My understanding is if there are archival nodes online, hosting the archived data including the prunable nftmagic data, so that data will always be accessible and immutable.

@tre
I believe that the node does not presently have a setting to delete specific prunable data and yet there is data missing form all nodes at present. With a SQL command it is trivial to delete data that a node operator wish to unburden themselves from. I think that even I could release an add-on that does this for any given transaction hash. But this is besides the point - I think that the claim that the data is "permanently stored on-chain" only apply to non-prunable data. I guess that these NFTs may be viewed as more valuable so this on-chain method could be reserved for those NFTs such as the mentioned NFT that sold for a lot.

@martis
Archival nodes store all data, they do not choose what to store or what not.

@bitswiftbro
So if someone wanted to modify the default fuctions so as to exclude archival data from their archival node maybe they could hack away and accomplish that, but by defauly, really, who is going to do that. Even if they do, there will be 1000 other archival nodes hosting that data. (presumably)

@tre
I would agree but if you run an archival node you may notice in your logs that your node is missing data, for several months now. In the past when this happened before I was able to determine the missing data, and perhaps I will look into this case but this is evidence that even for small pieces the platform's archival system has flaws.

@bitswiftbro
So far I have never noticed any missing prunable data.

Mind you I have not really been paying to much attention.

In this way, if a copy of the full blockchain is the inclusion of the full database which includes the prunable information, than it is still "on chain". It's just "on chain" in the prunable data which is not really indexed by each and every node.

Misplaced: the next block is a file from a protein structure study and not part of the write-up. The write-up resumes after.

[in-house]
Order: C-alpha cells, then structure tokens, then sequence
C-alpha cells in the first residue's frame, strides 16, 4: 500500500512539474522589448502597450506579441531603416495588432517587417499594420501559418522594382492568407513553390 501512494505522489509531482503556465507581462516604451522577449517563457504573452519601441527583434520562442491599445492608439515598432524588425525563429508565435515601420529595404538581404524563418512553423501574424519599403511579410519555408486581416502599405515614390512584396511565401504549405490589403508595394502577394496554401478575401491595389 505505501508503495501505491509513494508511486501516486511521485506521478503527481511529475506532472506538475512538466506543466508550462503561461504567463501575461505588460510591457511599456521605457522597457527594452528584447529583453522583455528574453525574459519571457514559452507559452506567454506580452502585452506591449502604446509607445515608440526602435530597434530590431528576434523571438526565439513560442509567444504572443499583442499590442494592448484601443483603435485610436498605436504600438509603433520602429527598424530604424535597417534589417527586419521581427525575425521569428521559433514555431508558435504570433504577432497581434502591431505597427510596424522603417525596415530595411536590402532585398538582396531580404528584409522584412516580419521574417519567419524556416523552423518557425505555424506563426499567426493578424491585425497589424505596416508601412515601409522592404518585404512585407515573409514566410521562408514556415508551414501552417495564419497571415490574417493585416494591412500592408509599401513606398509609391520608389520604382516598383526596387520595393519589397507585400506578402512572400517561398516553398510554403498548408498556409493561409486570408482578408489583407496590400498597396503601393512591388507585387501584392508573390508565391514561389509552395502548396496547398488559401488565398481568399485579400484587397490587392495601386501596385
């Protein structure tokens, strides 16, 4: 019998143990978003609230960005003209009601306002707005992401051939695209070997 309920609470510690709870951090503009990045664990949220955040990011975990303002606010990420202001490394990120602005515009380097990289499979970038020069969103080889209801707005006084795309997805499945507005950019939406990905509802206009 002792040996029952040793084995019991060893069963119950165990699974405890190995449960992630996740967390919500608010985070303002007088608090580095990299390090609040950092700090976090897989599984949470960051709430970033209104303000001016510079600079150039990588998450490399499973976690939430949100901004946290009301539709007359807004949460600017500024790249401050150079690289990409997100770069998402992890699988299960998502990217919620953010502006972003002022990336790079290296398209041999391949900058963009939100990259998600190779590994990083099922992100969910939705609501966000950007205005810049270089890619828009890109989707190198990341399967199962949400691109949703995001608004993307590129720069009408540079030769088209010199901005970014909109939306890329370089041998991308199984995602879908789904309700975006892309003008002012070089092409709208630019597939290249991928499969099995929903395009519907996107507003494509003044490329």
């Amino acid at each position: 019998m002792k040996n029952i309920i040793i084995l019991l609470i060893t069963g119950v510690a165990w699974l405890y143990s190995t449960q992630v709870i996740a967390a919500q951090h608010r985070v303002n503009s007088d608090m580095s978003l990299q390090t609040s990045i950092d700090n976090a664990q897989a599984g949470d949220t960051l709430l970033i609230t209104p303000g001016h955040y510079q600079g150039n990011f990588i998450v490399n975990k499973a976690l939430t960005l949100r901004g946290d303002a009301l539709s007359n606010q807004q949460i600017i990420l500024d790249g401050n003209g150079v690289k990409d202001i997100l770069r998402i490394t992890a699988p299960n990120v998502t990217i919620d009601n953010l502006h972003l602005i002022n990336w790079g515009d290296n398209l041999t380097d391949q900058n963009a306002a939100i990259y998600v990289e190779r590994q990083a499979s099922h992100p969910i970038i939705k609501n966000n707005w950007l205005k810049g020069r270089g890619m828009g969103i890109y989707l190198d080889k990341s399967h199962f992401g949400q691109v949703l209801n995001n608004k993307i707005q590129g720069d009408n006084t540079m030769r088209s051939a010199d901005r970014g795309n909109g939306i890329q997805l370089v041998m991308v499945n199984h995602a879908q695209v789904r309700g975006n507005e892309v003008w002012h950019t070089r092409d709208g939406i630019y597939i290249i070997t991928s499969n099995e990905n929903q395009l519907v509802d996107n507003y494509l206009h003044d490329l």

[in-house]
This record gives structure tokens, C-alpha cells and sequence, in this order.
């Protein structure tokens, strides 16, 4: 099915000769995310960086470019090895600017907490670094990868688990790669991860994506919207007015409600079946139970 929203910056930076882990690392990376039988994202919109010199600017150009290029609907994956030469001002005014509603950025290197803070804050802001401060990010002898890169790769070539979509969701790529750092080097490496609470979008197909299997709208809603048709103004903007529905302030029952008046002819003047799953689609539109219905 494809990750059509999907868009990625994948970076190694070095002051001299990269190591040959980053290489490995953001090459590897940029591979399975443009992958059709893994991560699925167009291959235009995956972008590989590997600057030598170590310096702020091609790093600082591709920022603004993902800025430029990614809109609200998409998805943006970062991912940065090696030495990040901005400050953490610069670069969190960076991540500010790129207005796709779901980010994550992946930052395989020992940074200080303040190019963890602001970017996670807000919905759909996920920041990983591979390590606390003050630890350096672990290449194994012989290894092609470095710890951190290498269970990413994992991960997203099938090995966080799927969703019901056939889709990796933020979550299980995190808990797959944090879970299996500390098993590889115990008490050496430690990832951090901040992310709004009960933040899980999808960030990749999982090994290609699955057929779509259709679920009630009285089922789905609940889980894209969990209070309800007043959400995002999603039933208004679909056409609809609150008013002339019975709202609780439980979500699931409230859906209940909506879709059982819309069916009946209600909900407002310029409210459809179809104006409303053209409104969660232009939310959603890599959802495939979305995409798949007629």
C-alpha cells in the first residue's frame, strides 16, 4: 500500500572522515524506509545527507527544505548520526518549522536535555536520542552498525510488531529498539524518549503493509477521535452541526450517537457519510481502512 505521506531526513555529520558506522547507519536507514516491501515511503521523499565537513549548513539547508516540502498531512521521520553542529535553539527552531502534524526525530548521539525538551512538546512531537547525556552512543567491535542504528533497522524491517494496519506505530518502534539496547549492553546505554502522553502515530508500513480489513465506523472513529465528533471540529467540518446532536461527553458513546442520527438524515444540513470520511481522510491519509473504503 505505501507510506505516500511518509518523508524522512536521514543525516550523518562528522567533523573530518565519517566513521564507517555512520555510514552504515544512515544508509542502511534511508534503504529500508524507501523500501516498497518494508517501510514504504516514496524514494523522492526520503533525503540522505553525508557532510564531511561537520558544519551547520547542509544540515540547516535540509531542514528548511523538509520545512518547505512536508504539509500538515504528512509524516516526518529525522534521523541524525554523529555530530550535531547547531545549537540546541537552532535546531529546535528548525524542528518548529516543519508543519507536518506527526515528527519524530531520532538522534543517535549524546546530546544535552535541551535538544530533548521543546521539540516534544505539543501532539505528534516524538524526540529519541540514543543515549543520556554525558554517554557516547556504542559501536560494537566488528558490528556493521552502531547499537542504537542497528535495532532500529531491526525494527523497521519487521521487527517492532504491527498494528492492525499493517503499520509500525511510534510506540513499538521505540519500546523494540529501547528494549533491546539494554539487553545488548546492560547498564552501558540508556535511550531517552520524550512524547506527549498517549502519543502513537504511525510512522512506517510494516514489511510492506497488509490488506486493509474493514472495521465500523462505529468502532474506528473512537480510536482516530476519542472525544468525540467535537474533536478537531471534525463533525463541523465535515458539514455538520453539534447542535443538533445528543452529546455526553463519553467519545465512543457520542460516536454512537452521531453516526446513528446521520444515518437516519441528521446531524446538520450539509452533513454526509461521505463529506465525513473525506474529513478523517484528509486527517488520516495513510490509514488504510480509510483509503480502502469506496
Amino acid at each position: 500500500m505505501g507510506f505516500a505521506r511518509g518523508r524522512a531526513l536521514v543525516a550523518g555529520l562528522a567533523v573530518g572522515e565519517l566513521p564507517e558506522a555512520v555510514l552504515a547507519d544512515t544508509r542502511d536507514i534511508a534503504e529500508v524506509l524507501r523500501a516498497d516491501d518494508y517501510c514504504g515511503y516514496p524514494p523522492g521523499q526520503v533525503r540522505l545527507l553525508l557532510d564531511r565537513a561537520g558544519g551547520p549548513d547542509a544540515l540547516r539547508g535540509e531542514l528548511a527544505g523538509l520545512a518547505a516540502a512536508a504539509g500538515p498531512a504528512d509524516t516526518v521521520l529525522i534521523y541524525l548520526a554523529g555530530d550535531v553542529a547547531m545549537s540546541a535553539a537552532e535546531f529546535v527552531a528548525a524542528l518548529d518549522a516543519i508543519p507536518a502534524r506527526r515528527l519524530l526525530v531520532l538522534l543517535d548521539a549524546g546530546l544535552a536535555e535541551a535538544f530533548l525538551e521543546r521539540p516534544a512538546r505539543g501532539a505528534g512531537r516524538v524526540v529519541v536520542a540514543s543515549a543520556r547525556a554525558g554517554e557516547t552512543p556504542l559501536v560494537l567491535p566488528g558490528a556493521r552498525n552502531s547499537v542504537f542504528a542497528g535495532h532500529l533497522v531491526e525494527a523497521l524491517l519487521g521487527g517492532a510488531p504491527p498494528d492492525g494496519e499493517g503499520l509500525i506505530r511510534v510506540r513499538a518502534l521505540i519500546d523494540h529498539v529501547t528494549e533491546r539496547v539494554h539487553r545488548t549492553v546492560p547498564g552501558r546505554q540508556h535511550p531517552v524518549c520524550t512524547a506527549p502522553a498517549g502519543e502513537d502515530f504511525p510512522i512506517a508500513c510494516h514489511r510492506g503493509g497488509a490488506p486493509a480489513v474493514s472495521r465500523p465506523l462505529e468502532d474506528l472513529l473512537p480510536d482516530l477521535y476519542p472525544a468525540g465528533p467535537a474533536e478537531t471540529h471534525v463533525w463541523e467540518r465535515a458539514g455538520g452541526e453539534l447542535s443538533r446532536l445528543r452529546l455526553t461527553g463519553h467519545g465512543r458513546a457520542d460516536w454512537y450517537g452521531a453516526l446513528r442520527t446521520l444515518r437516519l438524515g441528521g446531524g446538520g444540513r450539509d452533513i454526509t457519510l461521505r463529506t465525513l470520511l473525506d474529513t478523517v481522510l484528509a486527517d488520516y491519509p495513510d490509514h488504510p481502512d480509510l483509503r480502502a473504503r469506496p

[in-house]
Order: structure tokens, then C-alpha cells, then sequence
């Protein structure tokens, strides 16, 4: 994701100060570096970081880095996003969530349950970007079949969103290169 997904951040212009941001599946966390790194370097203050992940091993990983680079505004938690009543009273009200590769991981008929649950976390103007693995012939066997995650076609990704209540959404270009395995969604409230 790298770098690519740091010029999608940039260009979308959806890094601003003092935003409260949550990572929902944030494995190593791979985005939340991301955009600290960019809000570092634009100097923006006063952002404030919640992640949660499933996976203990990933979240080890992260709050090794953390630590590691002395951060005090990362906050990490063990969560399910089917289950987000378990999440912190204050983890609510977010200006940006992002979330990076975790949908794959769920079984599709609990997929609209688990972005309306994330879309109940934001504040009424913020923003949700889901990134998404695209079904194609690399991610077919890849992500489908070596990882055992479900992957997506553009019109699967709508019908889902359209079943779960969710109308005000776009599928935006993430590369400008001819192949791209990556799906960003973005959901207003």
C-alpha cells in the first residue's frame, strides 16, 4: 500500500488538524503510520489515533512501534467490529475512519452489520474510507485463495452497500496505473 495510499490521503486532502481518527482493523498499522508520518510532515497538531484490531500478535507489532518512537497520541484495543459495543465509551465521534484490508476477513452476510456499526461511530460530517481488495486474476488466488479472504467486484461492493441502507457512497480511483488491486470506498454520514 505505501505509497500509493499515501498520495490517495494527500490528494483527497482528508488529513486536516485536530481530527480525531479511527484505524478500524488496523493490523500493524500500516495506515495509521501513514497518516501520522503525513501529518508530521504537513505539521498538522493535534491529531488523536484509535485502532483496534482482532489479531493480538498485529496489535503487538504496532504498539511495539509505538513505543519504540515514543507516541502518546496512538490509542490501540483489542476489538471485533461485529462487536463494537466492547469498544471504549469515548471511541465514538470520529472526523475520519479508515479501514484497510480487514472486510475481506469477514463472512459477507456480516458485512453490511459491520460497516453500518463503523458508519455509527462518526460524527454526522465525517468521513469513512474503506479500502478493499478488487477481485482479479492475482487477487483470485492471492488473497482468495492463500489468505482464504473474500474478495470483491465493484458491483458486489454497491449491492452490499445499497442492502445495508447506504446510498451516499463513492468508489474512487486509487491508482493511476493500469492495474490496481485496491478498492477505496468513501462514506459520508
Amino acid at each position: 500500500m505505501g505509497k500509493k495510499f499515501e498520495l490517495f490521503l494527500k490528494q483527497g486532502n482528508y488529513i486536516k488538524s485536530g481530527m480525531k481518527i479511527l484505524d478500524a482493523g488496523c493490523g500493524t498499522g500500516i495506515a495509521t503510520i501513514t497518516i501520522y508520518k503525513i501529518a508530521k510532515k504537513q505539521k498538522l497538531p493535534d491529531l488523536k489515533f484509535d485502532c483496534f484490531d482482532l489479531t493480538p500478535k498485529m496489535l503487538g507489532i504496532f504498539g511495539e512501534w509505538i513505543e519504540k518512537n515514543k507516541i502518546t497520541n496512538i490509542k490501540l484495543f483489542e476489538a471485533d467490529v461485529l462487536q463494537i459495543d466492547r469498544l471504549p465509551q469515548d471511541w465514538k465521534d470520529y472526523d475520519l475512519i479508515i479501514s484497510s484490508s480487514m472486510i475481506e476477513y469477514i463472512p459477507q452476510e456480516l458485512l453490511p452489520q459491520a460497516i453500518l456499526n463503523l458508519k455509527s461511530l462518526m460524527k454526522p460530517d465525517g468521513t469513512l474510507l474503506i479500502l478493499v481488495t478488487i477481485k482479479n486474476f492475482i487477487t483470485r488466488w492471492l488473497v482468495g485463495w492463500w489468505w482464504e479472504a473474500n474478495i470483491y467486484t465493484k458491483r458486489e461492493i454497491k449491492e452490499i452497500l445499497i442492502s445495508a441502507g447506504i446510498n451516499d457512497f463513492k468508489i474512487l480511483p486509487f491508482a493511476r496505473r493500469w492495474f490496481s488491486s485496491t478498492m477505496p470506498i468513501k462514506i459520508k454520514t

@tre
I believe that blockchain developers, perhaps, define on-chain as data that is required to rebuild the platform's blockchain - the chain of trust. The non-prunable data is entirely included in the signed data and is required to rebuild and verify the blockchain.

For prunable data only the data's hash is signed and the data is not required to rebuild or verify the blockchain. I believe that this distinction is only important for making the claim that a NFT is "stored on-chain forever"

@thewiremaster
I think that then it's a matter of wording. But in my opinion, peunable data or ardor is still better than having it on dropbox

The claim on-chain maybe we have to discuss with Jelurida.

Seeing prunable data as on-chain or off-chain depends on your definition. It's a semantic discussion. You can have arguments on both sides.

For me I prefer to think it as on-chain because off-chain sounds more like some hybrid solutions we've showcased or helped some customers build. One usual example would be time stamping documents on the blockchain, where you hash a file and upload the hash onto the blockchain. The document itself is clearly off-chain, it's never part of the consensus or the blockchain itself.